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Counterpoint. by jason

Jayson, you ignorant slut!

But seriously, it is no secret that I love me some concept albums. Probably too much, and probably more in theory than in practice, but I love them.

See here’s the thing…I enjoy music on a sonic level, but I also listen closely to the lyrics. It’s the English major in me. I love to know what the songs mean. It’s almost as important to me as what the songs sound like.

I also appreciate “the album” as much as “the song.” When and album can be enjoyed as a multiple-movement work, it’s a beautiful thing. It’s why, though Radiohead’s Amnesiac has some rocking songs, Kid A was a better album. The former was merely a collection of songs.

Which brings us to the concept album. When creating a concept album, a band must consider how each song will play a part in the bigger picture while writing it. The album is, then, destined to be an “album” before it is even written.

A second reason I like concept albums, and narrative ones specifically, is that I am a writer. I write fiction…or rather, I used to before Facebook. So I like a good, or at least an interesting, story. The idea of telling a story though multiple songs is fascinating to me. I can appreciate an album that I wouldn’t otherwise care about if it’s telling me a story. Like, I love Pink Floyd’s The Wall, but Dark Side of the Moon bores me. And YES, I know that DSotM is a concept album, but it’s not narrative, and I find it to be too pretentious for its own good. More on that in a second.

Another concept thing I can get into is the “concept band.” By this, I mean bands like Gorillaz or Dethklok…bands that are essentially fictional in themselves, yet create real music. Hell, I was even slightly interested in that Chris Gaines thing that Garth Brooks did. See, these bands encourage the listener to suspend disbelief and enter the fictional worlds of these bands. These projects turn the listener into an active participant, playing a part in this fictional world by interacting with real artifacts from it.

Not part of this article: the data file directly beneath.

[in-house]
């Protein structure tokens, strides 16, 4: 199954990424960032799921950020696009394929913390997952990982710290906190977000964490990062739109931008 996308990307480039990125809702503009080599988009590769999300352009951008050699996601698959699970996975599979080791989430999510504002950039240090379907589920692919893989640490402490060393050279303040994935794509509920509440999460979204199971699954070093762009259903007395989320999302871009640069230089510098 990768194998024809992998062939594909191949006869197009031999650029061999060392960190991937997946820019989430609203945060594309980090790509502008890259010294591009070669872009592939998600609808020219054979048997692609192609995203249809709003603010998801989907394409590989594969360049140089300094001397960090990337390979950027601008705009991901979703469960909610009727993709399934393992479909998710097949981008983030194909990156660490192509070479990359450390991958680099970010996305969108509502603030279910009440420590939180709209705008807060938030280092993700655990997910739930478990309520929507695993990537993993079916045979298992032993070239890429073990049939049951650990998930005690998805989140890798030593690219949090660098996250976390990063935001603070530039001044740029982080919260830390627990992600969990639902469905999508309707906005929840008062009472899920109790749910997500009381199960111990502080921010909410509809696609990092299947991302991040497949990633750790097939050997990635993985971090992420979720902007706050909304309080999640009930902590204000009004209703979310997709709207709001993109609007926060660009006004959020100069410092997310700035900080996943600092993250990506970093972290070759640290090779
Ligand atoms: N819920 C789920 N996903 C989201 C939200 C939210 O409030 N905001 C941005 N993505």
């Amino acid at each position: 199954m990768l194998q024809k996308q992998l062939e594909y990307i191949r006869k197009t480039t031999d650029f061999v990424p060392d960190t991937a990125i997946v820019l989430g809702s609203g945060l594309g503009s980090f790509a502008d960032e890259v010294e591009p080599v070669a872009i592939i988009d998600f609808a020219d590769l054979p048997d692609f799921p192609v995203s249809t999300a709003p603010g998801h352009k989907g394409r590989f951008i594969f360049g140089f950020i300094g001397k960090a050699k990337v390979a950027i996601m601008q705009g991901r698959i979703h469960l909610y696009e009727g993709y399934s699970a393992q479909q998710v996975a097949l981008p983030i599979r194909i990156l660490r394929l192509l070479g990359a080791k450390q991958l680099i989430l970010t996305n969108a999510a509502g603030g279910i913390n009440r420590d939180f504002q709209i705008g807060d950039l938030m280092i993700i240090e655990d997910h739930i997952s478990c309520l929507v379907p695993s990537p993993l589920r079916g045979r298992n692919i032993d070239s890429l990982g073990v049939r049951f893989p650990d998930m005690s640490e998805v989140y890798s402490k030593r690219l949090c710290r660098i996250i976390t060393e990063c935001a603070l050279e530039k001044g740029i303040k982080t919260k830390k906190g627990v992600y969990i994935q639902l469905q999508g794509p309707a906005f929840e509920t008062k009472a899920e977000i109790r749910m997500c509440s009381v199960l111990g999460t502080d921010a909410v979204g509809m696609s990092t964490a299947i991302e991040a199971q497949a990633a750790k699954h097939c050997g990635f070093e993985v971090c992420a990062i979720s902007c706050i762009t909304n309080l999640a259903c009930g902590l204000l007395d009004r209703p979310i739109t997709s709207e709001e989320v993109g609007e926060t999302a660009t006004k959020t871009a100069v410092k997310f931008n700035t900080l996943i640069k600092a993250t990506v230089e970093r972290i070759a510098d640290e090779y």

Jayson and I are on the same side on one thing here…the “thematic” concept album. The thematic concept album is not necessarily a bad thing. Look at Murder by Death’s In Bocca al Lupo. All the songs are about people committing crimes or sins, and about the punishment, whether legal, karmic, or self-inflicted, these characters receive. It’s a GREAT album.

Where things go wrong is, as Jayson says, when bands start talking politics or religion, or start pushing their bullshit Nietzsche-lite dogma. I don’t want to hear a band’s politics or religious views; I want to be entertained. That’s what it’s all about, really.

So a concept can, and often does, goes bad. Even so, if it’s a concept album, even if the concept looks bad on paper, I’ll give it a try, usually. The band is trying something slightly more ambitious than writing verse-chorus-verse, and I would like to see the results.

In conclusion, then: I am interested in concept albums, and especially narrative concept albums, in a way that goes beyond their value as music. When musicians try to make something that is more than just music, I can appreciate their ambition, even if I’m not so into that music. In fact, I might just go out and buy Styx’s Kilroy was Here. I still think I’ll pass on the ICP nonsense, though.

-jason

If you would like to learn more about great concept albums, check out the following from your local library or music store:
The Mountain Goats-Tallahassee
The Mountain Goats-All Hail West Texas
David Bowie-The Rise and Fall of Ziggy Stardust and the Spiders from Mars
David Bowie-Outside (I’m still waiting on The Diary of Nathan Adler 2-5, David!)
Neutral Milk Hotel-The Aeroplane Over the Sea
Weezer-Pinkerton
Pulp-This is Hardcore
Murder by Death-Who Will Survive, and What Will be Left of Them?
Murder by Death-Red of Tooth and Claw
Magnetic Fields-69 Love Songs.

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[…] my defense of concept albums, particularly the part about concept bands. I’m not sold on this, but I’ll eventually […]

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